Birds....lets see your best!


I'm constantly finding myself looking for things to photograph and birds give me an easy target most of the time. Going through my libraries of images, I find that I have a ton of great shots, but no use for them. bigsmile So I figured why not start a topic and keep it going like the sunrise photoblog!


Post up your best images!




Redfish Baron Extraordinaire

www.baturinphotography.com
Replies

All pictures are welcome. We should use this section to learn new techniques and grow. I love looking at others' work if it's amateur or professional.




Redfish Baron Extraordinaire

www.baturinphotography.com







Redfish Baron Extraordinaire

www.baturinphotography.com


Capt. Larry Teuton
Cracker Built Custom Boats

"Ships are the nearest things to dreams that hands have ever made." -Robert N. Rose
Originally posted by bgf

Right there is the biggest part of taking good outdoor pictures: being in the right place at the right time! Nice job.


Being in the right place with the wrong camera might let you occasionally capture good pictures but you guys have clearly shown there is a difference between good pictures and great photography. To get the results you're getting in your photo's how much setting and focusing are you having to do with the equipment you're using?

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I am no professional; but I really enjoy my photography. It took me a long time to step out of the comfort zone of automatic settings on the camera. Most of the time, mine are not much different than those settings unless I want blurrier background.. etc That is a starting place... pay attention to the settings that come up in a program, such as 'Landscape', then change your settings slightly and see how the picture is affected. Use higher shutter speeds to capture motion, and lower to add light in dim scenarios. A lot of good reading and tips here : http://digital-photography-school.com/

Originally posted by bgf

Right there is the biggest part of taking good outdoor pictures: being in the right place at the right time! Nice job.


Being in the right place with the wrong camera might let you occasionally capture good pictures but you guys have clearly shown there is a difference between good pictures and great photography. To get the results you're getting in your photo's how much setting and focusing are you having to do with the equipment you're using?

><>

I am no professional; but I really enjoy my photography. It took me a long time to step out of the comfort zone of automatic settings on the camera. Most of the time, mine are not much different than those settings unless I want blurrier background.. etc That is a starting place... pay attention to the settings that come up in a program, such as 'Landscape', then change your settings slightly and see how the picture is affected. Use higher shutter speeds to capture motion, and lower to add light in dim scenarios. A lot of good reading and tips here : http://digital-photography-school.com/




Thanks for the web site... at first glance it looks packed with good beginner tips and it looks like it will let you go as deep as you want to go. I'm going to try experimenting with my settings like you suggested and see if I get comfortable enough to move up to better equipment one day,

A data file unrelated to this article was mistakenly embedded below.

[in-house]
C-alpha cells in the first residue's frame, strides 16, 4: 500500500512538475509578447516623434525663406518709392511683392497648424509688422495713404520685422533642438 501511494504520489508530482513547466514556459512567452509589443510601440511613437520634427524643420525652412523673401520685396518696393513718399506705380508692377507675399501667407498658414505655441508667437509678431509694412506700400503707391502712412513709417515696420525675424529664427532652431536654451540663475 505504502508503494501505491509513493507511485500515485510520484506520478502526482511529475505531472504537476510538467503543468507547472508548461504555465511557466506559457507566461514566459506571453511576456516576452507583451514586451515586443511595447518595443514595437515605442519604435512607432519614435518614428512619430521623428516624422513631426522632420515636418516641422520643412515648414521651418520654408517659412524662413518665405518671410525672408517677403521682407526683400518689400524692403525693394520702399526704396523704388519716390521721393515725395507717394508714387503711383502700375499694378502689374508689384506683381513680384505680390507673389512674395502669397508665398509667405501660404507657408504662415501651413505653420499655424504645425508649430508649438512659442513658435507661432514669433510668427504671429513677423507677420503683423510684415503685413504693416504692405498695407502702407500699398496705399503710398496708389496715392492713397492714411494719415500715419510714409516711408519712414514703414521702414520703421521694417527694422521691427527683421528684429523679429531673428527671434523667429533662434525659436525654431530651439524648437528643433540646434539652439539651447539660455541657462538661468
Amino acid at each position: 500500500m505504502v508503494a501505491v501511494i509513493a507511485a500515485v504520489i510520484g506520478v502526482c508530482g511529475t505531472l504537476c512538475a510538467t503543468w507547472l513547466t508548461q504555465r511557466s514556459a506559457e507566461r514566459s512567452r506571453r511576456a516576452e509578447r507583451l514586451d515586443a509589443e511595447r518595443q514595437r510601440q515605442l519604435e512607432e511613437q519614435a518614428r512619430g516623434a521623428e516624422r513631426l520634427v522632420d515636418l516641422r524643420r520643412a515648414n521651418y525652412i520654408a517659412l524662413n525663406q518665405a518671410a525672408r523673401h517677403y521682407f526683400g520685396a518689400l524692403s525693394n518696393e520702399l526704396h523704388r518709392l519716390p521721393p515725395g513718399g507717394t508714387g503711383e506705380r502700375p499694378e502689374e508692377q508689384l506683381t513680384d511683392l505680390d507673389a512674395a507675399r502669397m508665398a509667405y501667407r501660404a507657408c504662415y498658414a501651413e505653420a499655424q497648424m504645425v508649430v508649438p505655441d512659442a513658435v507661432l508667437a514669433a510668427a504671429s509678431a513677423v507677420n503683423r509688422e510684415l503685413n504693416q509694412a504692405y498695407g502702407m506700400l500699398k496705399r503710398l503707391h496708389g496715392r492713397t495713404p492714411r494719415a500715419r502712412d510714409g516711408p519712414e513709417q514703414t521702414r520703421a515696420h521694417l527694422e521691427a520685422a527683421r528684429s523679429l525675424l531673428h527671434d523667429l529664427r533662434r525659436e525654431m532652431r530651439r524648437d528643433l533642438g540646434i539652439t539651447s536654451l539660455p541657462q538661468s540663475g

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Last edited by Flat-Out
Easiest way to start is by using time value setting. TV on your DSLR. This let's you control shutter speed and the camera controls everything else.

Or use aperature priority. AP on your DSLR. You control the f stop and camera does everything else. Aperature size controls the depth of field or how blurry the background will be.

Also, be sure you use your built in light meter inside the viewfinder. This will help getting correct exposures.




Redfish Baron Extraordinaire

www.baturinphotography.com













Redfish Baron Extraordinaire

www.baturinphotography.com
Originally posted by 23Sailfish

Easiest way to start is by using time value setting. TV on your DSLR. This let's you control shutter speed and the camera controls everything else.

Or use aperature priority. AP on your DSLR. You control the f stop and camera does everything else. Aperature size controls the depth of field or how blurry the background will be.

Also, be sure you use your built in light meter inside the viewfinder. This will help getting correct exposures.




Redfish Baron Extraordinaire

www.baturinphotography.com



That's a pro tip, right there! I shoot in AV mode a lot and use TV mostly for longer, low light or night shots.... which I have in no way mastered
I don't have a DSLR camera just a small compact camera that doesn't have many manual settings. I've been able to get some good pictures with it but I think I'm about ready to move into a better camera to see if I can improve on the quality of them. Would you suggest an entry level camera to learn on or a more advanced camera that you can stay with?



















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Here's a mix of pics. Some are iphone and some are DSLR









Nothing makes a fish bigger than almost being caught.
Last edited by jonathan